We live in a world where at any given time a natural catastrophe can change the lives of an entire country in just minutes. And compared to the strength of natural forces we are nothing more than a fragile and helpless host in this planet. These thoughts came to my mind as I read The New Yorker’s article “The Really Big One” An earthquake will destroy a sizable portion of the coastal Northwest, by Kathryn Schulz. According to scientific calculations (that even though are never 100% accurate try to approximate reality as much as they can) the United States Northwest area is years past a major catastrophe that will literally change the lives of everyone living on this planet. Do you think that’s exaggerated? Let’s take a look.
First of all, the simple fact that thousands of people will die and millions will be somehow affected by this natural disaster should be worrying enough. But let’s say that for a second you thought “Well I don’t live close to that area and I simply don’t care about the life of anyone how is not directly related to me”. The thing is that in this globalized world we are all related in one single aspect: the economy. So no matter how misanthropy you think you are if the United States’ Northwest is wiped out by a natural disaster of this magnitude, the repercussions will extend to every single citizen of every single country.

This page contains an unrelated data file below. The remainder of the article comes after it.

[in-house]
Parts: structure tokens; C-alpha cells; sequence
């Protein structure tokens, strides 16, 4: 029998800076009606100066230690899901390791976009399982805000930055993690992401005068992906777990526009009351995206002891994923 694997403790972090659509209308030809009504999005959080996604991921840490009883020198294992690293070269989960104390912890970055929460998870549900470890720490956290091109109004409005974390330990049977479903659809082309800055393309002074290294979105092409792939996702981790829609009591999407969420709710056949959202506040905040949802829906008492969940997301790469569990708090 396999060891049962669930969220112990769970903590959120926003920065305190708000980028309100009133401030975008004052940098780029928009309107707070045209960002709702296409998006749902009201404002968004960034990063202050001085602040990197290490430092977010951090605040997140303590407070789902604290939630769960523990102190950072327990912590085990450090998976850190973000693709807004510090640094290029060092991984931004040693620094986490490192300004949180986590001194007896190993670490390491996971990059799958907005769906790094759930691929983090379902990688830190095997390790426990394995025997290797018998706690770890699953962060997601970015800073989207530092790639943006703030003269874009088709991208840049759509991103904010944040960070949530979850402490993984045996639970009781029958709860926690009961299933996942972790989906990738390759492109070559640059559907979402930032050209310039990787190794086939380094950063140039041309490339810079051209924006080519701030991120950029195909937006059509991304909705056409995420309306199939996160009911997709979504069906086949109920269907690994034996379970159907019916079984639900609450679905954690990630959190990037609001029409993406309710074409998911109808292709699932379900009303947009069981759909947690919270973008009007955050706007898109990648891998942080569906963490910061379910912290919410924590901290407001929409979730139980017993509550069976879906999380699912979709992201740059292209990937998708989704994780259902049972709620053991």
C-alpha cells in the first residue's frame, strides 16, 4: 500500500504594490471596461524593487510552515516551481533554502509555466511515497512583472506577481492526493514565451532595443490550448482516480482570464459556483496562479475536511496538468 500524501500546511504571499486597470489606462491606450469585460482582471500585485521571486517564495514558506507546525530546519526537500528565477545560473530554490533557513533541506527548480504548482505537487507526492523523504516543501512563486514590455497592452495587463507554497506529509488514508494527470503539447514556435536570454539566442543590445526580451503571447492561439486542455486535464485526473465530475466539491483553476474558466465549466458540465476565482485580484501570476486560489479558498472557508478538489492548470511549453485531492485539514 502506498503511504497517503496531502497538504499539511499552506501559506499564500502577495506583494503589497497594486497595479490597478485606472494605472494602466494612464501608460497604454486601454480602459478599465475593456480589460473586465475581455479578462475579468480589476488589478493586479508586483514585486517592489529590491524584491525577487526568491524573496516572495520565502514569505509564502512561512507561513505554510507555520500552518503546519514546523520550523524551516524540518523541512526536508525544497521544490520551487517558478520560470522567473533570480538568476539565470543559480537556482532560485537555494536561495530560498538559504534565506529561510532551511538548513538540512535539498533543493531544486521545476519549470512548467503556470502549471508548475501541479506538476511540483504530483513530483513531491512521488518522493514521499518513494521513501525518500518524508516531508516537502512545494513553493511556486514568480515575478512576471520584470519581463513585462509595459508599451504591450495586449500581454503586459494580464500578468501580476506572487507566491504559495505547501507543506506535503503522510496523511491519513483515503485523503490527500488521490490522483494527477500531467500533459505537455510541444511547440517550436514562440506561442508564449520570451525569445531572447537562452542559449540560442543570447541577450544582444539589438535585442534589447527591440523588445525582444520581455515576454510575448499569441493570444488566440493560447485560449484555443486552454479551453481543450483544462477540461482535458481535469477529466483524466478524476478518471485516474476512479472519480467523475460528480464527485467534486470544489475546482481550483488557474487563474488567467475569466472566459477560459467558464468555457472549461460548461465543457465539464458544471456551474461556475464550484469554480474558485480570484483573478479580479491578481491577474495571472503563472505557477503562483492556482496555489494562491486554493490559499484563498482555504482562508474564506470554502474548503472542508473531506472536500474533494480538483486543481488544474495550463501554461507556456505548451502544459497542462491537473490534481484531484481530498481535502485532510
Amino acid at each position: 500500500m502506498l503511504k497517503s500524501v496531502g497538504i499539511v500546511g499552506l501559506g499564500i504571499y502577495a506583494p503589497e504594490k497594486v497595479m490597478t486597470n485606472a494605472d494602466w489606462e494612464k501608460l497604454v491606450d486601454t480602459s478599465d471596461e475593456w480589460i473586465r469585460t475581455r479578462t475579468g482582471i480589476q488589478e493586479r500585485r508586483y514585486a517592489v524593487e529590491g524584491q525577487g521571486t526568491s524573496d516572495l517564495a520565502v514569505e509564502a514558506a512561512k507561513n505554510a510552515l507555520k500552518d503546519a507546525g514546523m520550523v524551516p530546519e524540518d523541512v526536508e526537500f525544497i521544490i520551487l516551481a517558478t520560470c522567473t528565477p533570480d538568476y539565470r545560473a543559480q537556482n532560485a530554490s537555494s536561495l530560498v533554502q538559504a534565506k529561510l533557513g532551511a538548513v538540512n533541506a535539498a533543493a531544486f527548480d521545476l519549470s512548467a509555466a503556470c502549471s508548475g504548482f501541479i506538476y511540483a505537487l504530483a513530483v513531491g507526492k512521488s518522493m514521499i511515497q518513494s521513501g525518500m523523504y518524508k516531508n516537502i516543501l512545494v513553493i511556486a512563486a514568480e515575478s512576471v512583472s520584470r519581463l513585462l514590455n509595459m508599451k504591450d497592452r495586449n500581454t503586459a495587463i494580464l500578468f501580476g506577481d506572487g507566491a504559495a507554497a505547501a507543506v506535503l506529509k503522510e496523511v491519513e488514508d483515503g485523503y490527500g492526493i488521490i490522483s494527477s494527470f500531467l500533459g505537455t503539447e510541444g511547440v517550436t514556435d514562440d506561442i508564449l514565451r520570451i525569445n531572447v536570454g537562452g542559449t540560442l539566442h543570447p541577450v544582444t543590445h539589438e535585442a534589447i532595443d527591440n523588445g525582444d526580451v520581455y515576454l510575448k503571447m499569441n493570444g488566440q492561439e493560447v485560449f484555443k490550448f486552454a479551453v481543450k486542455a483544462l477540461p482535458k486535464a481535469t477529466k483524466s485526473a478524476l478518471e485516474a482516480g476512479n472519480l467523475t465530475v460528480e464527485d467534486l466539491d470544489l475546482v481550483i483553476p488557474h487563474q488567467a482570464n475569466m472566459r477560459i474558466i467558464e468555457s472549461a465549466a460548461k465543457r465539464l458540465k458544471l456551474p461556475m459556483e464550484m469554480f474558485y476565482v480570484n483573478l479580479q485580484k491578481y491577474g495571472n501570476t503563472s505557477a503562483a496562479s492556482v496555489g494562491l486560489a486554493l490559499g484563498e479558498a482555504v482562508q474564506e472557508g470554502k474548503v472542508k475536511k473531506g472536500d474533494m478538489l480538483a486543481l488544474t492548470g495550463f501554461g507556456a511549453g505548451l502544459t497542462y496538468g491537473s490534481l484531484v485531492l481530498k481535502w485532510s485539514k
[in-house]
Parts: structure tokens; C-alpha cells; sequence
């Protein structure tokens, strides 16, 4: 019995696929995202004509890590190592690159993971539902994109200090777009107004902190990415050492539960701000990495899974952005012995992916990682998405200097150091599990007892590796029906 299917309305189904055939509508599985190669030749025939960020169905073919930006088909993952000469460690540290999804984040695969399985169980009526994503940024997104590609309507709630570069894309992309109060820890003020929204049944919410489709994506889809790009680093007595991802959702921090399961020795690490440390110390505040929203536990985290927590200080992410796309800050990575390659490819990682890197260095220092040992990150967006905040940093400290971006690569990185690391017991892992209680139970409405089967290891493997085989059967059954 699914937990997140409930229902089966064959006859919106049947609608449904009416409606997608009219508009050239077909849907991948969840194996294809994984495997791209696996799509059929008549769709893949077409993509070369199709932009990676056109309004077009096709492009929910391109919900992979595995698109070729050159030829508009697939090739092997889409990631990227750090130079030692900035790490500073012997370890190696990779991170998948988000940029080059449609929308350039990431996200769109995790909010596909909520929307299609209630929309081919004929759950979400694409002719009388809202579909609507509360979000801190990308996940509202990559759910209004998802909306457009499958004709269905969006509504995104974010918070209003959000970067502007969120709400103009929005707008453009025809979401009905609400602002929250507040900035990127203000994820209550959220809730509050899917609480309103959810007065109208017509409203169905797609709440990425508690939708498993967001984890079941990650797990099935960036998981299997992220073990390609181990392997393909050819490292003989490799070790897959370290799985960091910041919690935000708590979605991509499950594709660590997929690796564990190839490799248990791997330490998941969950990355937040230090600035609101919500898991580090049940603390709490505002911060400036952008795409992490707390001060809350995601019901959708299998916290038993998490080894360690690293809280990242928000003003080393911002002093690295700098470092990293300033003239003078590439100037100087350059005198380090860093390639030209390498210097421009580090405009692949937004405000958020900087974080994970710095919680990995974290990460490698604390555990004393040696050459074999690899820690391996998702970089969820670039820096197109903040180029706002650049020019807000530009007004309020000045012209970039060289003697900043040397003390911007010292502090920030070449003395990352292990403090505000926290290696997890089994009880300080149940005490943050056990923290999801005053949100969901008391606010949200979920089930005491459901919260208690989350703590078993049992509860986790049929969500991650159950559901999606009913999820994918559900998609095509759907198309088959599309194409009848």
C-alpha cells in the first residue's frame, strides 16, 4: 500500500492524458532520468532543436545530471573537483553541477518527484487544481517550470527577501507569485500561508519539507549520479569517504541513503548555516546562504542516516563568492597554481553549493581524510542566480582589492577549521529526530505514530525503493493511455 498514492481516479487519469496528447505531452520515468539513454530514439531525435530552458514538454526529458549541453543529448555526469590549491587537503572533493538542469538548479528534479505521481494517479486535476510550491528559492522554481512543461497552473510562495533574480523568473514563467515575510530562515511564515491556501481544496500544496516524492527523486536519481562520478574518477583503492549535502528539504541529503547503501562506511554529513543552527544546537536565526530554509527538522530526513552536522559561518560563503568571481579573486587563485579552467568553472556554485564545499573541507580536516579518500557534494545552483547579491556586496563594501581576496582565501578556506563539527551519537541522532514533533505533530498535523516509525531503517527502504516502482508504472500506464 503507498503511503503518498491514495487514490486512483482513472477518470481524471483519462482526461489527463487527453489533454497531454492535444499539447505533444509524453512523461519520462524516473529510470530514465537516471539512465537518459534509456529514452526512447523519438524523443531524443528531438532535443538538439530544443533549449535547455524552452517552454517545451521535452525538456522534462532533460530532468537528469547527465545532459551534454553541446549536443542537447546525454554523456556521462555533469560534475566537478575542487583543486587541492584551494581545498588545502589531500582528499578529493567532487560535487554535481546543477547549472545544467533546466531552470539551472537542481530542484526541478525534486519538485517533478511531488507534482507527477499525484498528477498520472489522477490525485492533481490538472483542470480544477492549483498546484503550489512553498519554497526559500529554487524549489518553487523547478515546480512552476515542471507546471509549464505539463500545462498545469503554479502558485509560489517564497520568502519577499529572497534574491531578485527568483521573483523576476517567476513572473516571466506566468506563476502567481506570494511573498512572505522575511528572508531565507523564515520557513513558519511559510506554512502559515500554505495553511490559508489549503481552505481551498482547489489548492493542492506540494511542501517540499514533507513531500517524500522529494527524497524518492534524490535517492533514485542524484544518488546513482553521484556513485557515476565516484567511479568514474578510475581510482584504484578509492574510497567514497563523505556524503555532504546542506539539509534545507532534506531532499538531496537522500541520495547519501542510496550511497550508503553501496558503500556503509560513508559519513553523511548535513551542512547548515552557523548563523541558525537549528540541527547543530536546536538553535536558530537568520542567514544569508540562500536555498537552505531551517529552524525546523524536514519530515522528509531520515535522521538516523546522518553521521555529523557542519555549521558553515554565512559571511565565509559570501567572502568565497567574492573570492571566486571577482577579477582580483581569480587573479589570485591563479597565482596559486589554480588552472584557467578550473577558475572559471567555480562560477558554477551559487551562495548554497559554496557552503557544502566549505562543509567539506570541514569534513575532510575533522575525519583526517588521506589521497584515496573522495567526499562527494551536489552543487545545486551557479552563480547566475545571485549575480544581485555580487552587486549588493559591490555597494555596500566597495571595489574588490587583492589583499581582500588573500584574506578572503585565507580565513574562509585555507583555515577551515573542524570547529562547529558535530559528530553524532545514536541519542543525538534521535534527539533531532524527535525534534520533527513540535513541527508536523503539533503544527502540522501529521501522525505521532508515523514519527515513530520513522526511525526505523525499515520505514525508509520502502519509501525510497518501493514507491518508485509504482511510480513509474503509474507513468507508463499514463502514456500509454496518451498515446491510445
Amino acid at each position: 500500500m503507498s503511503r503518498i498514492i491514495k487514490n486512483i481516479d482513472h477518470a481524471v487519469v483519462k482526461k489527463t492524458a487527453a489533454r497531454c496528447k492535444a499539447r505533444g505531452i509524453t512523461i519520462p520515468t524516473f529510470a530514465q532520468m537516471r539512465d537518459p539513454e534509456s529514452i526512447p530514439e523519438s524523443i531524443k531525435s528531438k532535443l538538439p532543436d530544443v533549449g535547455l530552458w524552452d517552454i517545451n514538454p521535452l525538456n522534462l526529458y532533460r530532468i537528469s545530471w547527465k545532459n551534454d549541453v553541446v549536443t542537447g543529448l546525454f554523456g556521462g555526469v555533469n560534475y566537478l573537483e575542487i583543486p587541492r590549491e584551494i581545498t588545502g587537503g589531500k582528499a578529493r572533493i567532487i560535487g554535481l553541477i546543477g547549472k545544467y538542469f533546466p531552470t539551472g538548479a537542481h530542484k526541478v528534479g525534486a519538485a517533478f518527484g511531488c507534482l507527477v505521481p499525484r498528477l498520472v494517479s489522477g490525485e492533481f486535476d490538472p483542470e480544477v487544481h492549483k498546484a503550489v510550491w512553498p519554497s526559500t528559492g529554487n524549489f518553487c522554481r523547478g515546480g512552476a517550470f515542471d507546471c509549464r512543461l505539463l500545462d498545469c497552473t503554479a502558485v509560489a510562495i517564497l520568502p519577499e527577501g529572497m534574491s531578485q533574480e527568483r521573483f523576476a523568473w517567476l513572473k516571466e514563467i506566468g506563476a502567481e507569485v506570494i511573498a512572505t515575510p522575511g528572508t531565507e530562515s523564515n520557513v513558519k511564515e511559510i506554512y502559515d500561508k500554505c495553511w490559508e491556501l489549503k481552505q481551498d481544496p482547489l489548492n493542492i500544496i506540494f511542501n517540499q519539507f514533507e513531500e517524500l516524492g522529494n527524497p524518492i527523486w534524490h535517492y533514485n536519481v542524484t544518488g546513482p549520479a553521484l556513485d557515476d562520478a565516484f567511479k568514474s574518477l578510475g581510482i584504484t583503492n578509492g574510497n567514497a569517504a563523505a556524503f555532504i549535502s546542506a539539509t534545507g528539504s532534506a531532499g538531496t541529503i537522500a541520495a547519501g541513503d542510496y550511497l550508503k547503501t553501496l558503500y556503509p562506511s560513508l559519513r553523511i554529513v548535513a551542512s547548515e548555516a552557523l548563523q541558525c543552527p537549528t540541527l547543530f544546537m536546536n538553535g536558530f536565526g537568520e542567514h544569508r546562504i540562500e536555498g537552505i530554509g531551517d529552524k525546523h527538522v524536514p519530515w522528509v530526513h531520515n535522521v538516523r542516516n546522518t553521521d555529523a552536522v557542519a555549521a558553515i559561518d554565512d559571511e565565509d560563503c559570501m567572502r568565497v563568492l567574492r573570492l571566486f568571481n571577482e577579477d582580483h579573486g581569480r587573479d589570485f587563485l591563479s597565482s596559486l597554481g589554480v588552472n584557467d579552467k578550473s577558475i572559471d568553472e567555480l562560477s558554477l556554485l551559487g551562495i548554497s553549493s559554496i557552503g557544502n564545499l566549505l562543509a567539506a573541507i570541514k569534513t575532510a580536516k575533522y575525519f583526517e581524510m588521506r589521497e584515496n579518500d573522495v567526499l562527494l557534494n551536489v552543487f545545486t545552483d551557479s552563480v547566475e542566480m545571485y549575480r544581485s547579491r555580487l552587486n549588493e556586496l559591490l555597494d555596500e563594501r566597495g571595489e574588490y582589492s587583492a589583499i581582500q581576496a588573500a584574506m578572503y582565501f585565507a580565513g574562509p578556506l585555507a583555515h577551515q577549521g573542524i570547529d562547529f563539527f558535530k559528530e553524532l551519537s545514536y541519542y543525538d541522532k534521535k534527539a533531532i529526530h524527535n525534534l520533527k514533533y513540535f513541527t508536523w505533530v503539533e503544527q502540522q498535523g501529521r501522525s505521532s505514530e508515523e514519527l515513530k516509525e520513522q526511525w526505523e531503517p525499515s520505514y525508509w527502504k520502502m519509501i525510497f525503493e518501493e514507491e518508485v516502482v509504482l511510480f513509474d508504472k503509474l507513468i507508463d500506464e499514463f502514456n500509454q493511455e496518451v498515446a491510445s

The even more troubling part is how unprepared for an event this catastrophic the people of the Northwest are, and how little this problem is talked about. Only if the general awareness for this event can be raised and the discussion can be brought to the big table of policy making, some lives can hopefully be saved.
Think about this for a moment: If you, me and any other human being’s DNA structure is about 98.8 percent the same as a Chimpanzees’ DNA. Does this means that we are virtually the same? What applies to us also must apply to Chimps? If a chimp is raised and taught like a human would it act, communicate and behave like a human being?
This last question is the argument for the 2011 documentary film “Project Nim”. Based on a series of true events the British motion picture follows the life of Nim, a Chimpanzee who had a very peculiar life, and the people involved in every step of his way. After been taken from the arms of her mother, Nim was the subject of a behavioral research which aimed to proved if a chimpanzee could be taught sign language and raised to behave as a human being.